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Under the Hood: Web Automation at SurfEasy

Dear blog readers, we love you guys.

We love that you care about your privacy and security. We love that you tell us what you want from our service. And we especially love when you’re tech-minded, and ask us about the ins and outs of SurfEasy VPN.

It seems that you’re keen to take a peek under the hood, and we’re keen to let you look. So, from now on, we’re going to be introducing regular blog posts from our development team, so you can get a clearer view of how we do what we do, and how SurfEasy VPN works.

Hopefully we can give you some information that you can put into use in future. Knowledge is power, after all, and we want to empower you.

Without further ado, here’s Moe, our QA Engineer Lead, to explain our web automation process, and show you how to do it.

Web Automation at SurfEasy

Here at SurfEasy we are constantly looking for ways to ensure our products and services are of the highest quality for our users. Our QA team is responsible for testing all our websites and web flows, including www.surfeasy.com and accounts.surfeasy.com.

Selenium WebDriver has long been the de-facto standard for web automation, and considering the amount of support and ease of use of the tool, we decided to adopt it. While there is a lot of documentation out there, we haven’t found an article explaining a good architecture for running tests with different browsers.

This is the first part of a two part series. Overall, we’ll touch upon the following:

– Setting up an architecture to handle running tests with different browser
– Setting up Ant to build our project
– Using Ant to pass parameters to our code for specifying tests to run and/or a browser to us
– Generating XML result reports

In this post, we’ll focus on point #1 (architecture).

For our purposes, we used IntelliJ as our Java IDE. We started by creating a new project, giving it a name, and completing the rest of the setup (there are many tutorials on this so we will not go into detail). We used the Page Object Model for our overall architecture. Here’s our folder structure.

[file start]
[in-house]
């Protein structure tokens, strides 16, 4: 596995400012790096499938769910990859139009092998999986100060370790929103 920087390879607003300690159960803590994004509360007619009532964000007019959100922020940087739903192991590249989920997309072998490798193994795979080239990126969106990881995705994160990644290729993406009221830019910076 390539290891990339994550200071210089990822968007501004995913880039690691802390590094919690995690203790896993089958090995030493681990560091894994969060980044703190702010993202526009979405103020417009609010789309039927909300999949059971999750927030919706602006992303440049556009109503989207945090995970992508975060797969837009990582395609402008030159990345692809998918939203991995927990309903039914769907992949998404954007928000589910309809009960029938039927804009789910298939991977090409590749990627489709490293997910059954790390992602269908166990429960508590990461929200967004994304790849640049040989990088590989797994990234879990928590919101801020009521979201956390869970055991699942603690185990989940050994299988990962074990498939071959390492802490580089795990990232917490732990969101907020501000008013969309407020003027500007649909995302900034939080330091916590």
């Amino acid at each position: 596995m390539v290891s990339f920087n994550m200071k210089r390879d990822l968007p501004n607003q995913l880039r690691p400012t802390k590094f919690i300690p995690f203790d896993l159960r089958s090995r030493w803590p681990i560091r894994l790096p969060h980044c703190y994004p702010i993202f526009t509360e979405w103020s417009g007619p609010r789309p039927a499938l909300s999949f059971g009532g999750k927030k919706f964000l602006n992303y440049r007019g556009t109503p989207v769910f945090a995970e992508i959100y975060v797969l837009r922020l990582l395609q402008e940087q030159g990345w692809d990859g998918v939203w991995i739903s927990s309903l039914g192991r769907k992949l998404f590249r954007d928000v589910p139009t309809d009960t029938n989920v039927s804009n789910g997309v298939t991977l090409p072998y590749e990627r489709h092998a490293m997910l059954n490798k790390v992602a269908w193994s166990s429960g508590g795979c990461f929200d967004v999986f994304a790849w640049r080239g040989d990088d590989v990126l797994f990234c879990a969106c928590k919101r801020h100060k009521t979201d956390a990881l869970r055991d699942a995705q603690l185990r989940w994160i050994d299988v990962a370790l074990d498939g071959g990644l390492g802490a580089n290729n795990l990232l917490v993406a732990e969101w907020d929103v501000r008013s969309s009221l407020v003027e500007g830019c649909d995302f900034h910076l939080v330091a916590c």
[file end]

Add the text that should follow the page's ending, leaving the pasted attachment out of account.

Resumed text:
To handle running tests with different browsers, we used the factory pattern. We created a class called DriverFactory. Its responsibility is to create the driver of whatever type (browser) we’d like the tests to run with, and return it to the tests.

Here’s a test class:

public class SignInTests {

  private static WebDriver driver = DriverFactory.constructDriver();

  @BeforeClass
  public static void beforeClass() {}

  @Test
  public void registerAccountSuccessfully() {}
  
}

Here’s the DriverFactory class:

public class DriverFactory {

  public static WebDriver constructDriver() {
    if(System.getProperty("browsername") != null) {
      String browser = System.getProperty("browsername");
      if (browser.toLowerCase().equals("firefox")) {
        return new Firefox().setDriver();
      }
      else if(browser.toLowerCase().equals("chrome")) {
        return new Chrome().setDriver();
      }
      // Add more browsers here
    }
    return new Firefox().setDriver();
  }

}

Finally, here’s one of the browser classes:

public class Firefox {

  public WebDriver setDriver() {
    // Using new Firefox WebDriver based off of marionette
    DesiredCapabilities capabilities = DesiredCapabilities.firefox();
    capabilities.setCapability("marionette", true);
    WebDriver driver = new FirefoxDriver(capabilities);

    return driver;
  }
  
}

The key idea is the following:

—Test uses DriverFactory to create a WebDriver

—DriverFactory determines what browser we want to generate (from system property ‘browsername’)

—DriverFactory returns an instance of a driver of type Firefox, Chrome, etc.

These are the basics of our web automation, but later in the week we’ll go into more detail about how to use Ant to run tests with a specific browser and generate XML result files through command line or Mac terminal.

See you then!

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